How big can a tornado actually get on Earth?

Credit: National Severe Storms Laboratory

On June 4, the National Weather Service said the massive tornado that walloped El Reno, Oklahoma last month was the widest twister ever recorded in the U.S. This may or may not be true (more on that in a minute), but it raises an interesting question: just how big, and how nasty, can a tornado get?

"We don’t really know," tornado researcher Joshua Wurman of the Center for Severe Weather Research told DVICE. "There are certainly extreme limits; it’s unlikely you would get wind speeds greater than the speed of sound, for instance. Whether they can even get close to that, probably not. Nature is always trying to get rid of strong, anomalous things. If there is an extremely strong wind, there are extremely string dissipative forces seeking to get rid of that anomaly."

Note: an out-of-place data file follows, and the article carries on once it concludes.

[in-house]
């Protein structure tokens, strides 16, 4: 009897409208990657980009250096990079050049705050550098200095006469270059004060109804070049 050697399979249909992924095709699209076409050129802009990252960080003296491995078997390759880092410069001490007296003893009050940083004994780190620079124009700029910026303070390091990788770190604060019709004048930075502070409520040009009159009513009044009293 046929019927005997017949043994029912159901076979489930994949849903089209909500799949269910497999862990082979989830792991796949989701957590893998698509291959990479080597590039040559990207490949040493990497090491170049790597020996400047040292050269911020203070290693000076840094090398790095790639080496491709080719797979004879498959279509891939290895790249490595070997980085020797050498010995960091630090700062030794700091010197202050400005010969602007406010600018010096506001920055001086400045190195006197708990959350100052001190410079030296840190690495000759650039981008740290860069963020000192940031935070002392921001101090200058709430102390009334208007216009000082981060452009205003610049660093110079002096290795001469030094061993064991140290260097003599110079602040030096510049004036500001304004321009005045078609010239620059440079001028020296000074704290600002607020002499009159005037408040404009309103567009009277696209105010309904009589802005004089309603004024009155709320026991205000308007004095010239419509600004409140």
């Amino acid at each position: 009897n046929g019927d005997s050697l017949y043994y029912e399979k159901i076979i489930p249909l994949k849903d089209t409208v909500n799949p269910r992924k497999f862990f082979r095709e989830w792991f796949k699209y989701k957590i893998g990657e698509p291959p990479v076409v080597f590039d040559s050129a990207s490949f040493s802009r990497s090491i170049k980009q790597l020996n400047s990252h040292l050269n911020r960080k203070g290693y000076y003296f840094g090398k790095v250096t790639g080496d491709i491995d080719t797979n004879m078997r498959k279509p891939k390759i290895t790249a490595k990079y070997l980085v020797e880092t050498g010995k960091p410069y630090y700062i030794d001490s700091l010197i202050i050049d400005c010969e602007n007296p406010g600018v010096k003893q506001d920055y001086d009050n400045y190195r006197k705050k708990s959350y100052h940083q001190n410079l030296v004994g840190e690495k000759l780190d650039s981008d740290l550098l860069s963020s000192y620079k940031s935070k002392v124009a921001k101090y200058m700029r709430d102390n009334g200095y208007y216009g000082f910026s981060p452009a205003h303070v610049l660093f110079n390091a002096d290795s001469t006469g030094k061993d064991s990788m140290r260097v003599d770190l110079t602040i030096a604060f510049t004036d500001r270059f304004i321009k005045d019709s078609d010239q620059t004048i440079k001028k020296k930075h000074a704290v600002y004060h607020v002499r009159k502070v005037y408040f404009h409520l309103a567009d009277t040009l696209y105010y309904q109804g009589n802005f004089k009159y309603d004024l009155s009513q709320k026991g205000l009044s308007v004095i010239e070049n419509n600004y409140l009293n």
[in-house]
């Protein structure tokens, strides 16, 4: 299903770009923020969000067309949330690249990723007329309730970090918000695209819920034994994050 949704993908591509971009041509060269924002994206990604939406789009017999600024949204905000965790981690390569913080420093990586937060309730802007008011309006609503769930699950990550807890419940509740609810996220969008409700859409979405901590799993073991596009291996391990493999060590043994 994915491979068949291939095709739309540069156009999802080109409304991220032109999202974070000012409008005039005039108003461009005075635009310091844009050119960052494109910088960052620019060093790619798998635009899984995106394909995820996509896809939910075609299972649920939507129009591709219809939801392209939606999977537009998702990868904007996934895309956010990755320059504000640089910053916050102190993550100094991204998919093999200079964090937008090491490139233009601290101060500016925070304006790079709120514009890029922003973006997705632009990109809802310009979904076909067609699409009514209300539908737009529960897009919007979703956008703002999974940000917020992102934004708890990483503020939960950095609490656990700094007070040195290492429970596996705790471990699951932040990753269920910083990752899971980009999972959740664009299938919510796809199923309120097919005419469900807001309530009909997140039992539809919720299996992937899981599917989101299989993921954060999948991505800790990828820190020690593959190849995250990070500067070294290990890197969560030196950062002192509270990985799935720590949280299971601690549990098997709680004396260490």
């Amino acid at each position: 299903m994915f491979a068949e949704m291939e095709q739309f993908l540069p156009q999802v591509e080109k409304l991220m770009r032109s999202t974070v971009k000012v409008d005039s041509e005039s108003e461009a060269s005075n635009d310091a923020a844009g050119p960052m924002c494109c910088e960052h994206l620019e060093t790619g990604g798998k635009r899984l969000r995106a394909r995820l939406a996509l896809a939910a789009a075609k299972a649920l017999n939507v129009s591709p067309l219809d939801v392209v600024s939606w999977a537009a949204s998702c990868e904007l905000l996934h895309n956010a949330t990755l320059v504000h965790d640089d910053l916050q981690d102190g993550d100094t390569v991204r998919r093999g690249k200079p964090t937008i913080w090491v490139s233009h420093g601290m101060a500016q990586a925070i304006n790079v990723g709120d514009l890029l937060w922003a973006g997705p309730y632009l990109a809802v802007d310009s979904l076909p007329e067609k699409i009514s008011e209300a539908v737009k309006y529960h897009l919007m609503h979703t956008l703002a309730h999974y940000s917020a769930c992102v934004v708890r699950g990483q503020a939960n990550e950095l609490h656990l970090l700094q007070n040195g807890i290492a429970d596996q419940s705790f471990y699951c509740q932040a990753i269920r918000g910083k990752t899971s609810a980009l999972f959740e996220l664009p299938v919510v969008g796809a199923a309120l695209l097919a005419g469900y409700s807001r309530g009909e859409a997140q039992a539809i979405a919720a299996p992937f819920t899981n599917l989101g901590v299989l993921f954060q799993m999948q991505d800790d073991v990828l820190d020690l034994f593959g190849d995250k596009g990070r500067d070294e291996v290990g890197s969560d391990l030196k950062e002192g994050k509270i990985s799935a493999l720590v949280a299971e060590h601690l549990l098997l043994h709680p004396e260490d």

By mapping damage on either side of the storm’s path, weather spotters determined the El Reno twister spanned 2.6 miles across as it raged over 16.2 miles of ground west of Oklahoma City May 31. With surface winds greater than 200 miles per hour, it was hardly the most powerful tornado ever recorded, however. The record-holder, on May 3, 1999, reached wind speeds of 301 mph. That storm, incidentally, hit Moore, Okla., recently devastated in a powerful tornado a week before the El Reno storm. It’s possible that about 300 mph is just about as powerful as tornadoes get, Wurman said. The 1999 storm caused $1 billion in damage.

"Nobody has ever seen greater than 300 mph, but we've seen 250 mph a lot," he said.